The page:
How to Invest 5k

It’s been said that positive advice (recommendations), as opposed to negative advice (things to avoid or NOT do), is the realm of the charlatan. In our opinion, this saying holds true when it comes to the question of how or where to invest 5k.

Experts and novices alike can write beautiful articles on where people commonly invest 5k and provide tips for answering the question of “what can I invest in with 5k?”. At the end of the day, there are many ways to invest 5k and no one can guarantee the success of any recommendation.

Keep in mind, that if someone tries to give you a specific and simple answer to the question of how to invest 5k, they may not know what they’re talking about.

For example, most bloggers are looking to increase visitors with minimal effort. Many times, ideas are copied from originalist (or high ranking) blogs and rewritten to make new “original content” regardless of whether any new information has been added.

It can be argued that a blogging model creates an incentive for improving the level of quality content through competition, but it also creates an echo chamber where people are looking at everyone else’s content and trying to cover the whole smorgasbord.  Sometimes less information with real perspective, or experience, conveys more value.

There are many opportunities for investing 5k, ranging from index funds all the way to high-risk investment options such as starting a new business or buying various cryptocurrencies. But just because there are many types of investments where you can invest 5k, doesn’t mean you should simply pick one. 

This article will focus on some information to help you develop your own perspective about managing a small potential investment to avoid taxes, fees, and penalties as you consider the question of where to invest 5k.

Common “Best Ways” to Invest Small Amounts

Here are some commonly promoted approaches for investing a small amount:

  • Contributing to a 401(k)
    • This can help you get as much of the available employer match as possible while investing within the account. 
    • You would face a penalty if you needed to make a withdrawal before age 59 ½.
  • Investing through a Robo-advisor 
    • This may be a tax-qualified account or a brokerage account.
    • A robo-advisor is supposed to automatically choose and rebalance a range of investments to match your risk tolerance with a lower management fee than might be charged by a live-person advisor.
  • Contributing to an IRA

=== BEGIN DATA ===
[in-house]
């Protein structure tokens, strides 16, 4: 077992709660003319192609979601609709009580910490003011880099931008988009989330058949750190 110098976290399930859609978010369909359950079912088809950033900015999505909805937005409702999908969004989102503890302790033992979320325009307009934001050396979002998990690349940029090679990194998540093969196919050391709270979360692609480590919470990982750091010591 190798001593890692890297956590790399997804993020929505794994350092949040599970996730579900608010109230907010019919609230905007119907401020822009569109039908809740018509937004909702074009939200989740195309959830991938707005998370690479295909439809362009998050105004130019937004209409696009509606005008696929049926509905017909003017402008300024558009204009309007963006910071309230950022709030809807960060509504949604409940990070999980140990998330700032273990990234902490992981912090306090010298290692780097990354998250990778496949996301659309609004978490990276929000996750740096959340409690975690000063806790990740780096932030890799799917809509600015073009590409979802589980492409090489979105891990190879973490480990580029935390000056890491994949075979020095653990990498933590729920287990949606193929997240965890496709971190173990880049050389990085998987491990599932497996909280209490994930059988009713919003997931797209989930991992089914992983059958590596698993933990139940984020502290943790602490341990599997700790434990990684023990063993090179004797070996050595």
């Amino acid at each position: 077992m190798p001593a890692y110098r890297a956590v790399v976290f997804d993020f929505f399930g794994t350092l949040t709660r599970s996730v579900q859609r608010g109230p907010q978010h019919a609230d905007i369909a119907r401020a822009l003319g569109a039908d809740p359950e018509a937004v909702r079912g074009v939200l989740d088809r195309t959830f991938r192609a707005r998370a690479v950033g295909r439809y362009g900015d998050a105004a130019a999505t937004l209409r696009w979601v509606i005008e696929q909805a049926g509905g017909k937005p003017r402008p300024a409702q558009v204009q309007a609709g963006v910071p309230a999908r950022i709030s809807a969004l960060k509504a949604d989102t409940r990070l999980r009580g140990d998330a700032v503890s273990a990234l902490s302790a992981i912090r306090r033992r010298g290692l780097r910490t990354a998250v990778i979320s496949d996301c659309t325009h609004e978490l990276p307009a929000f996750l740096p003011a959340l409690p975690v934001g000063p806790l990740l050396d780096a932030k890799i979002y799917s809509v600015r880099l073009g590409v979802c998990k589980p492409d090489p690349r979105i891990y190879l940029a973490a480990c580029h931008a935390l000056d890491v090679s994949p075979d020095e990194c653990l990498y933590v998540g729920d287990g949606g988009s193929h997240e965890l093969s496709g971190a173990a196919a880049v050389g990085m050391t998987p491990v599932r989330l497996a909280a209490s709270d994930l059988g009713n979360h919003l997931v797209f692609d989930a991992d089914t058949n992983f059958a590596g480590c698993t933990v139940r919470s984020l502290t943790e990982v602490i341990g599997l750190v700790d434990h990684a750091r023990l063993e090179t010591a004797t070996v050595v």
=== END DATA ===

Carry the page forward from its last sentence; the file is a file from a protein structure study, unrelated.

• With an annual contribution limit of 6k for most people, an IRA can easily accept an investment of 5k and provide a tax incentive as well. Investments would then be made within the account.
    • Similar to a 401(k) you would face a penalty if you needed to make a withdrawal before age 59 ½.
  • Buying a CD
    • Buying a CD through a bank can be a way to earn interest on the money you don’t need for a few months or a few years. 
    • A small CD with a bank will likely be insured by the FDIC (if your total deposits with that bank are not over 250k). With this protection, you can be sure of not losing money if you don’t have to access the money before the term of the CD expires.
  • Saving in a Money Market Account
    • Money market accounts with a bank also provide an opportunity to earn interest without taking much risk or sacrificing liquidity, but returns are usually extremely low. 
    • These accounts are also FDIC insured, similar to CDs.
  • Contributing to a 529 Plan
    • If you know you have upcoming expenses for qualified education, a 529 plan may provide a way to save for these expenses.
    • You can potentially earn a little extra from investments made within the account in the meantime.
  • Contributing to an HSA
    • If you have a High Deductible Health insurance Plan (HDHP) and know you want to save more for out-of-pocket health expenses, contributing to an HSA can provide a tax incentive.
    • Assets in an HSA can be invested before they are needed for health expenses or withdrawn in retirement, similar to other tax-qualified plans if the funds have not been used for health expenses.

Within various types of investment accounts there is a range of investment options which usually include:

  • Stocks
  • Bonds
  • Mutual Funds & Index Funds
  • Exchange-Traded Funds
  • And more

Note: Investments in an employer-sponsored retirement plan such as a 401(k) are commonly limited to 20-30 pre-selected investment choices which usually include mutual funds. CDs and Money Market Accounts are banking products and do not have any of the investment options mentioned immediately above.

Building Your Financial Foundation

Many people looking to invest a small amount may be better off building a stronger financial foundation before rushing to consider investment options. Why? Because life happens, and it doesn’t always happen the way we think it will. 

When life happens, you often need protection and LIQUIDITY before investment growth. When investments don’t turn out or liquidity is rough, it is wise to have money available that you can access without having to consider the following issues: